The grammar file you linked to is a Yacc grammar. Yacc is a parser generator tool that uses the LALR algorithm – no problems with left recursion, almost as general as LR, but needs smaller “state tables” than real LR. LALR has some annoying limitations, but it is currently the most common parsing algorithm in practical use for implementing “real” programming languages.

Bottom-up algorithms such as LR can parse a broader range of grammars because they decide which alternative to apply after they have seen the appropriate input. Using the `Subtraction` example, assume we see the token stream

``````Number=1 '-' Number=2 '-' Number=3
``````

and have the grammar

``````Subtraction → Subtraction '-' Number
Subtraction → Number
``````

. I will use a `·` to denote the current position in a rule

• initialize the parser. We have an empty token stack, and are at the beginning of all alternatives:

``````Subtraction → · Subtraction '-' Number
Subtraction → · Number
``````
• read token `Number=1`. The token stack of the parser is now

``````| Number=1 |
``````

this completes the rule `Subtraction → Number ·`, so we can reduce the right-hand side of the rule to the left-hand side by adding a parse tree fragment to the stack. The token stack is now:

``````| Subtraction |
|     |       |
|  Number=1   |
``````
• read token `'-'`. The token stack is

``````| Subtraction | '-' |
|     |       |     |
|  Number=1   |     |
``````

we are in the rules

``````Subtraction → Subtraction '-' · Number
``````
• read token `Number=2`. The token stack is

``````| Subtraction | '-' | Number=2 |
|     |       |     |          |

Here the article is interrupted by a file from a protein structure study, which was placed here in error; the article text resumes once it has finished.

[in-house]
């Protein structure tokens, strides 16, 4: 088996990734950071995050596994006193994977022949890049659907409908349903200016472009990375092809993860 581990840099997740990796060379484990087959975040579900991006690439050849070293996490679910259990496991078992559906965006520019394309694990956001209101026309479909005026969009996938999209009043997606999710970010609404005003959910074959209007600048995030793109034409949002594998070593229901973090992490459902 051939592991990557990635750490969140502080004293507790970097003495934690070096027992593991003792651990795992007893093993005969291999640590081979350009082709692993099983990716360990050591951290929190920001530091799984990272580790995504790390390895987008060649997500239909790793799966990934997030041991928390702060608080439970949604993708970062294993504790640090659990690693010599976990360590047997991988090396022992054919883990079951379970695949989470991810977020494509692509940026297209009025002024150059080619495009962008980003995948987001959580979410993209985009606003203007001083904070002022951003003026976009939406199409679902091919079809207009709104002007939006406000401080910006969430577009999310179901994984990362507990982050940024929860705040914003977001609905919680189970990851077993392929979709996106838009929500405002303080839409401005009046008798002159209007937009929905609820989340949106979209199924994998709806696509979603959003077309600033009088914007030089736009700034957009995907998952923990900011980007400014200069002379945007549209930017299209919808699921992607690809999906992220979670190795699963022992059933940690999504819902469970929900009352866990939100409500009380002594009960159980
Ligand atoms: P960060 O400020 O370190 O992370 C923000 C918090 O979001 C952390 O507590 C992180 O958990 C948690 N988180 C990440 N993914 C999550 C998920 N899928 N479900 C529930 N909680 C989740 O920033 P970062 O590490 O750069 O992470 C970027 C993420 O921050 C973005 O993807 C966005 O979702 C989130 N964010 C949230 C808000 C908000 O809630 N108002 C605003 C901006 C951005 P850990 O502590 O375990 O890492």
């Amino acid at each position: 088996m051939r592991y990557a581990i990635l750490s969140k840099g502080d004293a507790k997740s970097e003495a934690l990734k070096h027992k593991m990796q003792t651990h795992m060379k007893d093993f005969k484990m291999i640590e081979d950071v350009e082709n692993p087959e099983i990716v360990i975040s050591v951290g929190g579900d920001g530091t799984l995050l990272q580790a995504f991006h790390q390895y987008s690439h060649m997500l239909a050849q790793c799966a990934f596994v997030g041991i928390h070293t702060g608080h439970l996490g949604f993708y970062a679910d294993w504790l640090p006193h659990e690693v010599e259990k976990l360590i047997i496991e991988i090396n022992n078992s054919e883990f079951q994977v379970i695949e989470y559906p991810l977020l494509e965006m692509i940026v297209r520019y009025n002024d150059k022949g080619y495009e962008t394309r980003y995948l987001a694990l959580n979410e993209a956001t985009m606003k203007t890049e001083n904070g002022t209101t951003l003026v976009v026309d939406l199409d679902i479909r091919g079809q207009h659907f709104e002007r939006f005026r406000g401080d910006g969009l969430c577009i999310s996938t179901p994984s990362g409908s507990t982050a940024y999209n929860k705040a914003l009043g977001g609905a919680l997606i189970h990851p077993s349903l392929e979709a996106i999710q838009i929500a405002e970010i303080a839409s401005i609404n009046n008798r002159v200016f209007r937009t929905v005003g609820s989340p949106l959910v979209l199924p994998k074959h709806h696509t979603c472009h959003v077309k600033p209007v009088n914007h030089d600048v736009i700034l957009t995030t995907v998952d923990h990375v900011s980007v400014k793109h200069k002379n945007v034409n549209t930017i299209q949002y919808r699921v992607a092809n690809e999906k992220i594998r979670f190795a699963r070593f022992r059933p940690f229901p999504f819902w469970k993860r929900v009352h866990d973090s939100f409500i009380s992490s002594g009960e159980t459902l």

|  Number=1   |     |          |
``````

this completes the rule

``````Subtraction → Subtraction '-' Number ·
``````

so we can reduce to

``````|         Subtraction      |
|            / | \         |
| Subtraction '-' Number=2 |
|     |                    |
| Number=1                 |
``````
• and so on for the remaining tokens, until no input tokens are left, and the token stack consists of a single item: the final parse tree.

Recognizing where we are in which rule and whether a rule was completed by this token is generally done by a DFA state machine, which is why we need to calculate state tables from the grammar when constructing the parser.

• Please, can you explain better about this part? "so we can reduce the right-hand side of the rule to the left-hand side by adding a parse tree fragment to the stack" – David Rodrigues Jun 23 '15 at 14:49

Left-recursive grammars can generally be rewritten by adding symbols and rearranging slightly. Wikipedia has a good example for a simple four-function calculator grammar. Since you know the first terminal you see in a `top_statement_list` must be a valid nonterminal for the beginning of a `top_statement`, you can rewrite to check for a `top_statement` instead of a `top_statement_list` first.